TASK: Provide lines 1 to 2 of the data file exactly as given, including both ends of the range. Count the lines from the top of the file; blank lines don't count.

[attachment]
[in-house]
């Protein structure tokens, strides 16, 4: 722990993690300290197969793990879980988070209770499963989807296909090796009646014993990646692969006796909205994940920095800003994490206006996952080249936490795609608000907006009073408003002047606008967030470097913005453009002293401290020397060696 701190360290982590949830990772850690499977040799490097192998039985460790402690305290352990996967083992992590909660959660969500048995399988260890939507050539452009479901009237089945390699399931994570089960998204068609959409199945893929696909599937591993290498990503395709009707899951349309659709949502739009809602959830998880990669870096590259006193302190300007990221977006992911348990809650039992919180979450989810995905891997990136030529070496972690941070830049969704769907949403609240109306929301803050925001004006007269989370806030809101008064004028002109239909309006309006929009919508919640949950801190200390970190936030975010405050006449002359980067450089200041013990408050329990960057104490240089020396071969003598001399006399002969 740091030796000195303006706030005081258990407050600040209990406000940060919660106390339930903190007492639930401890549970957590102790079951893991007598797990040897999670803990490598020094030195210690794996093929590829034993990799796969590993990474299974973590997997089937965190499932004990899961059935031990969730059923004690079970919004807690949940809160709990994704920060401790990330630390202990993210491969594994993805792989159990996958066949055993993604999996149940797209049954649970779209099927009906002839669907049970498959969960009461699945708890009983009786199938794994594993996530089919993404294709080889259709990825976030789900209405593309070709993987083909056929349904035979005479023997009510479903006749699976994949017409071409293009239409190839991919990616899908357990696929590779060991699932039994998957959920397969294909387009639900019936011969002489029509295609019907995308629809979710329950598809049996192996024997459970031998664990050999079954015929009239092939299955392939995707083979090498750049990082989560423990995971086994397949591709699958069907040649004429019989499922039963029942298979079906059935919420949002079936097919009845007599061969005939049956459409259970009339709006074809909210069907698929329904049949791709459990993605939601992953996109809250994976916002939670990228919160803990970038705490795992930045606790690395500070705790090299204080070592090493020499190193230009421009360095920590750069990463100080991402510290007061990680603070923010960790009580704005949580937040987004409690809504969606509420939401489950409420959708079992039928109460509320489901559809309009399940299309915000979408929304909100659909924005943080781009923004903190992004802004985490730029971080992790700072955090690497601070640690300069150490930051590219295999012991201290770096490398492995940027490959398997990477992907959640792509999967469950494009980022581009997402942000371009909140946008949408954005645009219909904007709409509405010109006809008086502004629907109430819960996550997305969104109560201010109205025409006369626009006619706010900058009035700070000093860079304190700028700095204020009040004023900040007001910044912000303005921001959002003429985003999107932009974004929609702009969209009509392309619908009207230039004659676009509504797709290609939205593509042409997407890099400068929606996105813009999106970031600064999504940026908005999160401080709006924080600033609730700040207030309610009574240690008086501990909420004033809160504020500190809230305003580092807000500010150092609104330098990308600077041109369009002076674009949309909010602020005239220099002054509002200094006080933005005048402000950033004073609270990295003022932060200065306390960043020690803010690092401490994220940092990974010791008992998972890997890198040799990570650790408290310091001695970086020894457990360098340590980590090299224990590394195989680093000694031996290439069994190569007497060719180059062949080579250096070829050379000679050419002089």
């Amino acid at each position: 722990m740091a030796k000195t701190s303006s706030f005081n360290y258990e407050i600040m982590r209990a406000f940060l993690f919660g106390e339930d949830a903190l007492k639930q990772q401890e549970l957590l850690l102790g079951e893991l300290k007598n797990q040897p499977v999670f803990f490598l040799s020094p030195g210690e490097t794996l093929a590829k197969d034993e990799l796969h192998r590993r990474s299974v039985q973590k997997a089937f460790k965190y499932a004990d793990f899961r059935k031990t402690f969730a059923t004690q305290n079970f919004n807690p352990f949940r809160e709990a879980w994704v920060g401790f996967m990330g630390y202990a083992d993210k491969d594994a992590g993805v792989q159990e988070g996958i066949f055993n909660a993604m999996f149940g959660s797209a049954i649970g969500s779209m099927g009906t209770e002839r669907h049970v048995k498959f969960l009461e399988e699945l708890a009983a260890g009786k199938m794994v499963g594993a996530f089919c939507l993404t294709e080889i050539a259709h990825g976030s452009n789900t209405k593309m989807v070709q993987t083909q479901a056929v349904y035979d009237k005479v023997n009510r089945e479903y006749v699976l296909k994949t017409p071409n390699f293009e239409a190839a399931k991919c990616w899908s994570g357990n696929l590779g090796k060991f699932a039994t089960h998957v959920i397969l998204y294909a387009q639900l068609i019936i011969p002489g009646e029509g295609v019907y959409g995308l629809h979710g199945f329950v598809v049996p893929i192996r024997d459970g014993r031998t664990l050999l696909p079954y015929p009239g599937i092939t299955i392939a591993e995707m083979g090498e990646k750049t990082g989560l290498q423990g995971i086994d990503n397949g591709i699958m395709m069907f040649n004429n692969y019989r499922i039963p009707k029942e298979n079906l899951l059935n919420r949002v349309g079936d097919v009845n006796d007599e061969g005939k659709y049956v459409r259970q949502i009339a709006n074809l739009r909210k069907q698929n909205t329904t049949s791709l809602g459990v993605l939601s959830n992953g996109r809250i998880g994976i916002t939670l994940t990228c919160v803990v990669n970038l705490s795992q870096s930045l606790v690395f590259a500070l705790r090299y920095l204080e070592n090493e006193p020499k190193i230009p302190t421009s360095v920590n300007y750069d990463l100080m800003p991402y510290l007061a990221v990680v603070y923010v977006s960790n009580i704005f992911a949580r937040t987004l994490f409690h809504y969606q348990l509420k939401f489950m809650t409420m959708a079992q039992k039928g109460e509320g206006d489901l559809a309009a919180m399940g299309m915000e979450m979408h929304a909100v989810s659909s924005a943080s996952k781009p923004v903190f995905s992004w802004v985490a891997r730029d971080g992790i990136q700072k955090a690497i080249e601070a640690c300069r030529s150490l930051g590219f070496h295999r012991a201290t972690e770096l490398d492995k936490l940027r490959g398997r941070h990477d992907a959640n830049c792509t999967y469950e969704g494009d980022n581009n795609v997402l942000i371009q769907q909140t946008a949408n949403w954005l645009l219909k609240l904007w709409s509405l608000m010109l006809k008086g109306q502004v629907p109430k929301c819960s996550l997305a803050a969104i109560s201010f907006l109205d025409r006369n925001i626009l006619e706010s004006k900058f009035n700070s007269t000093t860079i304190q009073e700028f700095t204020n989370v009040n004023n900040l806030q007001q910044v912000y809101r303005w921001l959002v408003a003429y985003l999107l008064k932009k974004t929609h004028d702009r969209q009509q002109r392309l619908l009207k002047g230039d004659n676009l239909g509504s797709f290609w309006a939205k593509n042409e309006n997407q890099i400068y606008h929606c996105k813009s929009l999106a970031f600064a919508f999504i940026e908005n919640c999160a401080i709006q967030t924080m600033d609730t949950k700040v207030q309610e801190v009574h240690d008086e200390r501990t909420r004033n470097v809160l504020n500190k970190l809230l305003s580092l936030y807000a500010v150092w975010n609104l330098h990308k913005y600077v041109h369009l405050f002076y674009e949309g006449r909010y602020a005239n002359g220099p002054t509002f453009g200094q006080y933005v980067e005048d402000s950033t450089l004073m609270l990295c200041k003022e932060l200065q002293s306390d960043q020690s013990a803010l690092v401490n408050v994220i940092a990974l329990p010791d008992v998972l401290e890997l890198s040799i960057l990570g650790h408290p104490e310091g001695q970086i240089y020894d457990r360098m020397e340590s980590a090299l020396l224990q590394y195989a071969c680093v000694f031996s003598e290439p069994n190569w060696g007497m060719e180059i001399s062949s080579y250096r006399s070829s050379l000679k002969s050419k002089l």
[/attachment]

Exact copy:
[in-house]
């Protein structure tokens, strides 16, 4: 722990993690300290197969793990879980988070209770499963989807296909090796009646014993990646692969006796909205994940920095800003994490206006996952080249936490795609608000907006009073408003002047606008967030470097913005453009002293401290020397060696 701190360290982590949830990772850690499977040799490097192998039985460790402690305290352990996967083992992590909660959660969500048995399988260890939507050539452009479901009237089945390699399931994570089960998204068609959409199945893929696909599937591993290498990503395709009707899951349309659709949502739009809602959830998880990669870096590259006193302190300007990221977006992911348990809650039992919180979450989810995905891997990136030529070496972690941070830049969704769907949403609240109306929301803050925001004006007269989370806030809101008064004028002109239909309006309006929009919508919640949950801190200390970190936030975010405050006449002359980067450089200041013990408050329990960057104490240089020396071969003598001399006399002969 740091030796000195303006706030005081258990407050600040209990406000940060919660106390339930903190007492639930401890549970957590102790079951893991007598797990040897999670803990490598020094030195210690794996093929590829034993990799796969590993990474299974973590997997089937965190499932004990899961059935031990969730059923004690079970919004807690949940809160709990994704920060401790990330630390202990993210491969594994993805792989159990996958066949055993993604999996149940797209049954649970779209099927009906002839669907049970498959969960009461699945708890009983009786199938794994594993996530089919993404294709080889259709990825976030789900209405593309070709993987083909056929349904035979005479023997009510479903006749699976994949017409071409293009239409190839991919990616899908357990696929590779060991699932039994998957959920397969294909387009639900019936011969002489029509295609019907995308629809979710329950598809049996192996024997459970031998664990050999079954015929009239092939299955392939995707083979090498750049990082989560423990995971086994397949591709699958069907040649004429019989499922039963029942298979079906059935919420949002079936097919009845007599061969005939049956459409259970009339709006074809909210069907698929329904049949791709459990993605939601992953996109809250994976916002939670990228919160803990970038705490795992930045606790690395500070705790090299204080070592090493020499190193230009421009360095920590750069990463100080991402510290007061990680603070923010960790009580704005949580937040987004409690809504969606509420939401489950409420959708079992039928109460509320489901559809309009399940299309915000979408929304909100659909924005943080781009923004903190992004802004985490730029971080992790700072955090690497601070640690300069150490930051590219295999012991201290770096490398492995940027490959398997990477992907959640792509999967469950494009980022581009997402942000371009909140946008949408954005645009219909904007709409509405010109006809008086502004629907109430819960996550997305969104109560201010109205025409006369626009006619706010900058009035700070000093860079304190700028700095204020009040004023900040007001910044912000303005921001959002003429985003999107932009974004929609702009969209009509392309619908009207230039004659676009509504797709290609939205593509042409997407890099400068929606996105813009999106970031600064999504940026908005999160401080709006924080600033609730700040207030309610009574240690008086501990909420004033809160504020500190809230305003580092807000500010150092609104330098990308600077041109369009002076674009949309909010602020005239220099002054509002200094006080933005005048402000950033004073609270990295003022932060200065306390960043020690803010690092401490994220940092990974010791008992998972890997890198040799990570650790408290310091001695970086020894457990360098340590980590090299224990590394195989680093000694031996290439069994190569007497060719180059062949080579250096070829050379000679050419002089």